As I said earlier, yes they are very contagious and the more host animals around the bigger the potential party of ear mites. They are most common in outdoor cats, but interestingly enough they don’t seem to affect cats as badly as they do dogs. They are also common in ferrets.
It’s also younger dogs who are more susceptible to picking up ear mites, especially in puppy litters where they are in close contact with siblings and parents, so mites don’t have far to jump from one host to another.
Therefore, be especially on the lookout for ear mites if you have both cats and dogs in your family. It’s also important to try and get rid of any remnant mites on bedding or other furniture after any treatment has been performed.
Whilst mites need a host to survive, they can stay alive for short periods on dog beds for example. So if your dog comes home from the vet, or you have performed the treatment, and they go and lie down straight afterwards on an untreated bed, they may well become re-infected.
How are they treated?
If you think your dog is suffering with ear mites, it’s important you take a trip to the vet to get a correct diagnosis. It’s not a cure simply to wash or clean your dog’s ears yourself – the ear surface must be medicated to get rid of them.
A lot of the medication is prescription only, despite being administered at home. Foe example, your vet may prescribe ear drops or a topical cream to be applied by you. Also, if you are dealing with puppies, you may require a different type of medication altogether.
Some dogs may also require anti-inflammatory painkillers to help with the discomfort and minimize the urge to scratch so much. In really bad cases, your dog may have to wear a collar, similar to the ones that are used after an operation to prevent animals pulling out their stitches or “worrying” at a wound.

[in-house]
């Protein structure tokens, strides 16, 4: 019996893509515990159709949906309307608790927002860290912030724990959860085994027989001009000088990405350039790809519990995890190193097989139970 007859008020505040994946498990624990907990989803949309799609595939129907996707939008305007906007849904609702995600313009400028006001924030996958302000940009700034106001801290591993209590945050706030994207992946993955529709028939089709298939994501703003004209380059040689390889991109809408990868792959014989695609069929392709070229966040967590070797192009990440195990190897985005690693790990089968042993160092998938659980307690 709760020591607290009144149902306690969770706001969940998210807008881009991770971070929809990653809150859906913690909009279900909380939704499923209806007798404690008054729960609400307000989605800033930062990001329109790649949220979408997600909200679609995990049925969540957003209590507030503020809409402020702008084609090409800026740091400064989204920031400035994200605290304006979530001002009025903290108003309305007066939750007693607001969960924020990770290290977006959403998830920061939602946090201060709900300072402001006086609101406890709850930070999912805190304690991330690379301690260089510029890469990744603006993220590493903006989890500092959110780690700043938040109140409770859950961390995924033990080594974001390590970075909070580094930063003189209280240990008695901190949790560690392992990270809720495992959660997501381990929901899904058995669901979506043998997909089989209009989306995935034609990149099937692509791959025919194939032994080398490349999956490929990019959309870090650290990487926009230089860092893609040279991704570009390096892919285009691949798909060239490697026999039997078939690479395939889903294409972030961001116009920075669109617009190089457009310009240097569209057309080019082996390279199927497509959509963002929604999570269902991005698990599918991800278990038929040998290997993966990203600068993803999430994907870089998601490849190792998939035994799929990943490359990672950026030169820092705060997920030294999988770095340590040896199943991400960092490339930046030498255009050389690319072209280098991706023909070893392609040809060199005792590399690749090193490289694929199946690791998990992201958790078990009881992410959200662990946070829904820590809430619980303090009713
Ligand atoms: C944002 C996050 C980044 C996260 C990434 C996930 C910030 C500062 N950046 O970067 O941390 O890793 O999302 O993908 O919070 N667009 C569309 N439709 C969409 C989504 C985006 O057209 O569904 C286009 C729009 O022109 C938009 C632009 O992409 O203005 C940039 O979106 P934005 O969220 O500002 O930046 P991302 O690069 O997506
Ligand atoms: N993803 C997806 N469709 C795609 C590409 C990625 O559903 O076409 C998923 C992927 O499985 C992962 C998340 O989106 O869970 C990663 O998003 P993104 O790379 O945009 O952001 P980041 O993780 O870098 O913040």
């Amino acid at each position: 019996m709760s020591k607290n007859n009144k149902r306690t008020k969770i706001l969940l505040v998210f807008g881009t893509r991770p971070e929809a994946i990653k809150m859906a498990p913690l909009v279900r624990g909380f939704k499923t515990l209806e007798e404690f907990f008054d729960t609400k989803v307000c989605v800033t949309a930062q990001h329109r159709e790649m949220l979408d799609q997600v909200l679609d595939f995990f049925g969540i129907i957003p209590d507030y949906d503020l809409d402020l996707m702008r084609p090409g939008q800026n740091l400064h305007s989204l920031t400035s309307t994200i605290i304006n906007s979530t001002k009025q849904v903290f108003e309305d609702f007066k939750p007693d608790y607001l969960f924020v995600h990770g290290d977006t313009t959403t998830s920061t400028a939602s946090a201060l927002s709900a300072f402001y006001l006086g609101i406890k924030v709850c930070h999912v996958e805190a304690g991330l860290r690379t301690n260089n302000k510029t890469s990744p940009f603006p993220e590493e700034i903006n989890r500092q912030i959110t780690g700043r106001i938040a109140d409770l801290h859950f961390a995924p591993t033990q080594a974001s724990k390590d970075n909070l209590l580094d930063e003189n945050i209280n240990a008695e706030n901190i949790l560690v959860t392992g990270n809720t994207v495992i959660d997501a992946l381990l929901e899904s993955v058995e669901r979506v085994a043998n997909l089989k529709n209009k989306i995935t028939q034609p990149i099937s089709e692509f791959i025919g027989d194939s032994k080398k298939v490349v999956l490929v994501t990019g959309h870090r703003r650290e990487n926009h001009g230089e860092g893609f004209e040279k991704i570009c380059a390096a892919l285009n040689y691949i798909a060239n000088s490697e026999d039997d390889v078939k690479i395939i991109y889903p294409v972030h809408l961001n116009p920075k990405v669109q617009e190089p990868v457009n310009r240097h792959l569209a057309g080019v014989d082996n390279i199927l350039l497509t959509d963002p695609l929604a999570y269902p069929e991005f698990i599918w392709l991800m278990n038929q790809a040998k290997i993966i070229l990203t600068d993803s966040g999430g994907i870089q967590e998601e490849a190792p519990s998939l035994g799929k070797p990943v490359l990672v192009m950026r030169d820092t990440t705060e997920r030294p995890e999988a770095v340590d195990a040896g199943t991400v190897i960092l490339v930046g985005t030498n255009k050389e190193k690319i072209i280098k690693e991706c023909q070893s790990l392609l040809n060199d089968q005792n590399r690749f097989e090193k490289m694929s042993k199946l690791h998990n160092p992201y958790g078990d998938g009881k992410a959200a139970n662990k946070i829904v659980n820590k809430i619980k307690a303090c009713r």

If you feel you are going to have difficulty treating your dog yourself, it’s important you discuss this with your vet at the time of the consultation. There are some dogs who just plain don’t like their ears being touched, so you will need a treatment plan that works for you and your dog, which your vet can help with.
Another point to note, is that all animals in the household need to be treated, even if it’s only one dog who is itching and scratching, It’s a bit like head lice in children – you need to treat the whole family to prevent them coming back! So remember the cats as well, if you have them, or any pet ferrets too!
What can I do to prevent MY DOG GETTING EAR MITES?
There are certain things you can do to minimize the chance of you dog getting ear mites. There are “spot-on” treatments that can be used regularly, and some of these have a dual purpose to protect from fleas as well.
However, the right ones are prescription only, so you should speak to your vet about what is best for your own dog.
For some dogs who are prone to waxy build-ups in the ear anyway, it might be a good idea to adopt a regular ear-cleaning routine.
If you are thinking about this, please again seek your vet’s advice about what products and tools are best. Remember that dogs vary in size and ear-shape, so it’s important to get the right materials for each individual dog.
I hope this has given you some useful insight into ear mites in dogs. If you would like to share your own experiences or have any comments, please leave them below. It would be great to hear from you 🙂